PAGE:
With the camping season winding down, you will find that winter is not far behind. This means it’s time to start thinking about winter storage for your RV. If you are a do-it-yourself kind of person, you can save by learning how to winterize your RV yourself. Regardless if you do it yourself or take it to an RV dealership, it’s important to take the right steps to get your RV ready for storage. Proper maintenance and preparation will help keep your RV in good shape all year.

Whether you decide to store your RV inside or outside for the off-season it is important to protect it from the elements for a prolonged life of your RV and a good ownership experience. If you decide to use a storage facility be prepared to drop off in November and then not have access until April, it’s rare to find winter storage that provides year-round access flexibility.

Prep your RVs exterior surfaces

Clean and wax the exterior surfaces of your RV. Prolonged exposure to sunlight can cause a lot of problems in the future. It can fade your RVs paint job, and do damage to its rubber and vinyl components.

Repair any tears, cracks, in the body and roof of your RV


A man completing seasonal maintenance of an RV, preparing it for storage.


If undetected or untreated, water leaks can create mildew formation, and even structural damage to your RV. Water leaks happen long before you become aware of them and are very damaging to RVs in general. If you discover any suspected openings in your RV, seal them properly before putting it in storage.

Leave rooftop vents open

You can eliminate the potential of unwanted musty odours by leaving your RVs roof vents open, with a vent cover installed to keep the rain out.

Cover all vents or pipes that have openings to the outside

Use expanding foam or silicone to plug any openings underneath your RV to keep out unwanted guests over the winter like mice. Also, a good idea to place traps inside as well, just in case!

Inflate your tires to the recommended pressure

To prevent weakening during storage, keep your RV’s tires inflated to the maximum pressure recommended by the manufacturer, and cover them to avoid prolonged exposure to sunlight.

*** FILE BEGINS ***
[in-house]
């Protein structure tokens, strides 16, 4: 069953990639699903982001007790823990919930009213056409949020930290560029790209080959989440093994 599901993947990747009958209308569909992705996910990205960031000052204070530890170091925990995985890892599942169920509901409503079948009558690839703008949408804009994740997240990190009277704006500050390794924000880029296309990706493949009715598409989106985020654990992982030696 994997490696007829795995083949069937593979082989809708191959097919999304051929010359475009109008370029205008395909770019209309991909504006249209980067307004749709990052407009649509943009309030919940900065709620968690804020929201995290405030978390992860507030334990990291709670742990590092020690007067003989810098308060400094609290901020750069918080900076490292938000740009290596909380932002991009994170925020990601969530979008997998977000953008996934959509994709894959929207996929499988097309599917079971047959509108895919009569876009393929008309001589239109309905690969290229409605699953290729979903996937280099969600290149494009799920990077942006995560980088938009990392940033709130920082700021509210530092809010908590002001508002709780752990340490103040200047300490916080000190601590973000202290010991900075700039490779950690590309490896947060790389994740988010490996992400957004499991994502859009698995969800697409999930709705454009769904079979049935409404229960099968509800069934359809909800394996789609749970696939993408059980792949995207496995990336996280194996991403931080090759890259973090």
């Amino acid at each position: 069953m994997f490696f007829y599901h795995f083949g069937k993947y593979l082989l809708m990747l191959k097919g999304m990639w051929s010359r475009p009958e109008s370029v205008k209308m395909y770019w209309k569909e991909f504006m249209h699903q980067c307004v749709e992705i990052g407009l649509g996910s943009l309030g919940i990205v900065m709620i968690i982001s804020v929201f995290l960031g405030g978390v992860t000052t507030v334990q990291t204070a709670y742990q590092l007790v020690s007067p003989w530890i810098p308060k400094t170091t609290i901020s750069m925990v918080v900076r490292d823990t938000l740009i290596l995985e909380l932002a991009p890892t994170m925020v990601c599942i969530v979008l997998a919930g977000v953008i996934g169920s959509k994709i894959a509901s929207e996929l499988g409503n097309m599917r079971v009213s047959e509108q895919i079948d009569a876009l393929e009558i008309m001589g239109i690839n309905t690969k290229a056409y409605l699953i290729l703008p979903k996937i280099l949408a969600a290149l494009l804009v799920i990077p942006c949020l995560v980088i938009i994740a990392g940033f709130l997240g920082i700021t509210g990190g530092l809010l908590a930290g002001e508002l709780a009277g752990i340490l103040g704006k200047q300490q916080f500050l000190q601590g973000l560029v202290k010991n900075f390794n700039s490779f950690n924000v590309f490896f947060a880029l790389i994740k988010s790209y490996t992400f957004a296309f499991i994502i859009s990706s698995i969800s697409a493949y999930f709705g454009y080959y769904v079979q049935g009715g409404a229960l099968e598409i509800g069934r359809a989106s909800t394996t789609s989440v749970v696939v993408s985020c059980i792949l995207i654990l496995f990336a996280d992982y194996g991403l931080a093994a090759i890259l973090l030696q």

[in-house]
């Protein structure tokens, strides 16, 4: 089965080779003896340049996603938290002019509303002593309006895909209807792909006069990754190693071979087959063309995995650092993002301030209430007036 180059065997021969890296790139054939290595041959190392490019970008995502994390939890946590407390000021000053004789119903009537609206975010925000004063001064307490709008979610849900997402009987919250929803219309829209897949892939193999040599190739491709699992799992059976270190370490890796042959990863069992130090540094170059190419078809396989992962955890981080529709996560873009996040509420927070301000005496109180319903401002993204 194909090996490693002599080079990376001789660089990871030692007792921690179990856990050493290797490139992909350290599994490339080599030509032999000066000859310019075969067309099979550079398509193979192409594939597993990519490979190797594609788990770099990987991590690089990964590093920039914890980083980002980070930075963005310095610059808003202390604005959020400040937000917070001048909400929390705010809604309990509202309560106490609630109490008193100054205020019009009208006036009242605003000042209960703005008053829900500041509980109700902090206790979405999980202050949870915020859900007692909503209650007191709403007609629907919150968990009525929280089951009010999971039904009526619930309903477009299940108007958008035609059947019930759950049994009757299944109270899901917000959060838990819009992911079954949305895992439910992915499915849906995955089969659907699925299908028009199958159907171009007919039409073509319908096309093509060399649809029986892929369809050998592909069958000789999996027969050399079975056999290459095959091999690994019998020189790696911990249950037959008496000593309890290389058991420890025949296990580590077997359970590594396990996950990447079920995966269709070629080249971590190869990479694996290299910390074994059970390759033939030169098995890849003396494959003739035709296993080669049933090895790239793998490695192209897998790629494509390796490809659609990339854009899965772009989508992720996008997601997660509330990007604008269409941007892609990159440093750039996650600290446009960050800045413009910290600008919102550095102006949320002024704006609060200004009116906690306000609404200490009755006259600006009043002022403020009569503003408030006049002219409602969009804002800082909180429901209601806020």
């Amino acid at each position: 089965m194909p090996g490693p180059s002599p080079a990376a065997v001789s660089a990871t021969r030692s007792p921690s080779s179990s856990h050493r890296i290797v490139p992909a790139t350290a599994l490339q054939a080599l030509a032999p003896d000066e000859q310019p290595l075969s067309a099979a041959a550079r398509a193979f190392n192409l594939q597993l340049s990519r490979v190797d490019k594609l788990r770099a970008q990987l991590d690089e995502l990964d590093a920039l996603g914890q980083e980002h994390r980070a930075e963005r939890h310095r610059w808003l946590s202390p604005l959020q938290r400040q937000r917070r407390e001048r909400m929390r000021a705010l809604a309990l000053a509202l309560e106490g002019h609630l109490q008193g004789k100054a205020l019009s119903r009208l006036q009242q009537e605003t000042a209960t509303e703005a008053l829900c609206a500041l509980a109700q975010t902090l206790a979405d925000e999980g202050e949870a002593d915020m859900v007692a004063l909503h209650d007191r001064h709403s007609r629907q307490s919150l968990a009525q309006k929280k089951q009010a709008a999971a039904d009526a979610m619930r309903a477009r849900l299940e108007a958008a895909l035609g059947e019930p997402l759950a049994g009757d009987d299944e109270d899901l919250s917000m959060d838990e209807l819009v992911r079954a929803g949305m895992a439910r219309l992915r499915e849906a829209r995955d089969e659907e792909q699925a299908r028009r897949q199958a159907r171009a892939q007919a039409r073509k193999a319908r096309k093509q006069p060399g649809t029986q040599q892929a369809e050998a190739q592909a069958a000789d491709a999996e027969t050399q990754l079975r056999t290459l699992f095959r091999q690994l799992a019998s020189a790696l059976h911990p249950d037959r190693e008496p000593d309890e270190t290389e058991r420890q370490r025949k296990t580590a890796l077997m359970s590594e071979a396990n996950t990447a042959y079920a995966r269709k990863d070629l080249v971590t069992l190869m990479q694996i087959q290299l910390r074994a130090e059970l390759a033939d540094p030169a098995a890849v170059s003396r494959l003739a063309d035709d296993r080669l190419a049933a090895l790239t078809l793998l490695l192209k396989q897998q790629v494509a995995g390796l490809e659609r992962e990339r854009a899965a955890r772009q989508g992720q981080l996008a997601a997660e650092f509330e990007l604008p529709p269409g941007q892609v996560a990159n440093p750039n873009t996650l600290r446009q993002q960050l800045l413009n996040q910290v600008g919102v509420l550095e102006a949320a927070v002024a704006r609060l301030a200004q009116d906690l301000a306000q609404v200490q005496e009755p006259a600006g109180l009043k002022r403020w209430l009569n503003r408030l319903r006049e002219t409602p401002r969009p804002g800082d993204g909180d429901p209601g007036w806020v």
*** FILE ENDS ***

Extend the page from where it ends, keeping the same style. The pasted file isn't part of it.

Keep your RV covered

Although not a necessity it is highly recommended to cover your RV with cover made from breathable material to help protect it from the outside elements. The breathable fabric will allow enough air flow to keep mildew from growing underneath while in storage.

Wash your vehicle ’s interiors thoroughly


A woman cleaning the floor of her RV, preparing it for storage.


Giving the inside of your RV a good wash not only prepares it for the next travel season, it also rids the unit of any food particles or odours that might attract unwanted guests. This is also a good opportunity to discover any small openings to the outside which should be sealed to stop any pests from entering, such as any cracks around wires or cables. After doing your cleaning and inspection, leave the RVs interiors as dry as possible to guard against mould.

Close the window blinds

Prolonged sun exposure can bleach the colours right out of your RVs interior fabric, such as carpets and upholstery. Use the daylight shades to help shield your interior from the sun’s rays, while still allowing light inside. Having some light filter in will have the effect of discouraging mould growth.

Keep your cabinets and closets open

You should also defrost your refrigerator and freezer and keep your refrigerator door open. Put a box of baking soda inside the fridge to absorb any odours. Leaving all the doors open will help to prevent moisture and mould buildup.

Remove any items from your RV that will freeze

Any liquid freezing in your RV can cause damage when it thaws, whether it’s pipes bursting or items like liquid soap, water bottles, pop, cleaners, etc., freezing can create a big mess inside, so better to remove them than be sorry.

Remove all possible food or nest material for pests

Pests will not be attracted to an environment which doesn’t suit their needs, so make sure there is no traces of food, toilet paper, newspapers, soap, cleaning rags, etc. Also remove any fabric items like towels, sheets, or blankets.

Run antifreeze through your RV’s piping

During Canadian winters, temperatures are expected to fall below zero just about anywhere. As a precaution, it’s a good idea to run antifreeze through your RVs pipes, including valves and drain traps. This step especially applies if you plan to store your RV outside, or at an unheated indoor storage facility.

Shut off the LP-gas valve

Turn off the appliances, remove all fuses, including the gas leak detector, and the shut-off valve itself. Otherwise, fuses can needlessly cause battery drain throughout the off-season.

Remove your RV’s batteries

It’s important not to allow your batteries to freeze, so disconnect them and store them safely in a dry, separate area with a heat source. Also, like fuses, dry cell batteries can passively consume power, even if the appliance in question is turned off. Check items like clocks and radios, and remove the batteries. This also eliminates the risk of battery corrosion, which can occur if items are not used for long periods of time.

Finally, check the owner’s manual

Every RV is different, so you’ll want to check your owner’s manual for winterizing instructions specific to your model.

RVs are built to withstand Canadian winters but preparing and protecting your RV for winter correctly will help keep it in good shape until the next camping season.
Visit the Explorer RV Club’s RV Dealer page to find a dealer near you, and don’t forget to check out if they offer a discount to club members on RV storage.

*This blog has been updated, but was first published in 2020.

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